Das DFG Graduiertenkolleg Geschlecht und Wissenskategorie und das Department of English and American Studies der HU Berlin veranstalten vom 23. bis 25. September 2010 eine hochkarätig besetzte internationale Queer Studies Konferenz: Queer Again? Power, Politics and Ethics. Unter den Keynote Speekern sind Jeffrey Jerome Cohen, Roderick Ferguson, Judith Halberstam, José Esteban Muñoz und Susan Stryker. Es ist nach Desiring Just Economies – Just Economies of Desire die zweite große akademische Queer-Konferenz dieses Jahr in Berlin.
Registrieren für die (kostenlose) Teilnahme an der Konferenz können sich Interessierte bis zum 1. September.
The concept of queer is volatile and, at times, difficult to grasp. As a result, we need a continuous review of the fields and directions of Queer Studies (as for instance, in the Social Text issue of 2005 with the programmatic title What’s Queer About Queer Studies Now?). In recent debates the ethical impetus of queer criticism has been confronted and challenged by the dominance of the so-called antisocial thesis. In his 2004 study No Future: Queer Theory and the Death Drive Lee Edelman manoeuvred queer theory into a kind of aporia and thus deep crisis that persists to this day. Subscription to an ‘ethics of futility,’ as Edelman suggests, signals that the borders of ethical thinking have been reached. This prevalence of the antisocial thesis in its different manifestations reveals a pressing need to reflect anew the relationship between queer, theory, art, ethics and politics.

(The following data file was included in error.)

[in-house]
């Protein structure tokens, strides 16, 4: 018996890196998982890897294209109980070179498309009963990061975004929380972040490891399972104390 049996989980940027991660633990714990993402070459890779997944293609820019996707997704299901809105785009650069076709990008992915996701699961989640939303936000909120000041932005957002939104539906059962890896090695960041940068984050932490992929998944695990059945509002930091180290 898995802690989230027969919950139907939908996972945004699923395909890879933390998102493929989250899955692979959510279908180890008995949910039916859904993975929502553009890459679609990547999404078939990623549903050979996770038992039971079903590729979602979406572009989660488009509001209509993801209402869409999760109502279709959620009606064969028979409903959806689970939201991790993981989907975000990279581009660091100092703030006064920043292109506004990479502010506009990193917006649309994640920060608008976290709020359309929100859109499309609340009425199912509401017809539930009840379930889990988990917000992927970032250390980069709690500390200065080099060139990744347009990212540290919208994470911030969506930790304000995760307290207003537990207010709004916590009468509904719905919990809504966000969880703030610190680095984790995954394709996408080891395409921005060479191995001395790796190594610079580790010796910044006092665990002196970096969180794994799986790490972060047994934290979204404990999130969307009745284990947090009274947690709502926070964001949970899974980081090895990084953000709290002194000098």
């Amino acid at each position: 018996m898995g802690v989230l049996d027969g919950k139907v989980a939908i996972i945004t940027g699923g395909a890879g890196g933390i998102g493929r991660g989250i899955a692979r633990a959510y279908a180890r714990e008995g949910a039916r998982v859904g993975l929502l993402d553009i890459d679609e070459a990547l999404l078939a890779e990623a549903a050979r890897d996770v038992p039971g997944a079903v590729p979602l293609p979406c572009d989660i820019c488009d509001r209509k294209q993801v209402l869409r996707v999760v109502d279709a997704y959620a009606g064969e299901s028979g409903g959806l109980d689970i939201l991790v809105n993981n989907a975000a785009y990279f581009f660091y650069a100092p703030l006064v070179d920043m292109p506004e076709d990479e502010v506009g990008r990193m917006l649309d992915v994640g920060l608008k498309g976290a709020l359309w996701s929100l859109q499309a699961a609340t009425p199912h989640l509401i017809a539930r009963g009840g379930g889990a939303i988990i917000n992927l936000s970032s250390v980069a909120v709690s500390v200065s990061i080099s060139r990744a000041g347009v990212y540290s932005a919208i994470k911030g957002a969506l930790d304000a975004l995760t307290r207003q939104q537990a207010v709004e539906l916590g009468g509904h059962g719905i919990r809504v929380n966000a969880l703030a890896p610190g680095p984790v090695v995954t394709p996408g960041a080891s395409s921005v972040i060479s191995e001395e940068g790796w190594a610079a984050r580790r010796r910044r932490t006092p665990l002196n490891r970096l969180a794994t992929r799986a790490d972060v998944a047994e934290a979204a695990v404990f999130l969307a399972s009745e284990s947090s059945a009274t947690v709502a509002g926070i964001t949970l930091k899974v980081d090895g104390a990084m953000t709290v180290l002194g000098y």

Taking this as a starting point for the conference, we want to take up the iterative moment that seems inherent to the concept of queer: queer is regularly in a state of crisis that needs to be made productive, and in this way it can be continuously reworked and reshaped. We want to open a space to further the debate about sexuality and gender and their multiple interwoven connections in fields of power in contemporary contexts. Consequently, the following questions will be at the centre of attention: How can queer theory be situated in current academic and activist spheres? What does the focus on interdependent relationships (of sexuality, gender, race, ethnicity, class, age, (dis)ability etc.) mean for the formation of a queer ethics? How can we rethink concepts of temporality and generation or community? And what does queer mean in different geographical and temporal contexts?
The panels will be organised along two thematic strands. The first, Affect, Space and Temporality, is concerned with the ethical and political potential of queer and the different political conceptions of queer that arise as a result. The second strand, Limits and Boundary Crossings, takes up current theoretical debates with regard to boundaries and crossings of these boundaries. Which limits and/or transgressions of these limits occur when different theoretical fields collide (e.g. queer theory and transgender theory or postcolonial theory or crip theory/disability studies)? In addition, we want to critically examine the limitations of queer and the concurrent inclusions and exclusions with regard to privileges that queer produces in specific contexts and that demand new critical/queer interventions.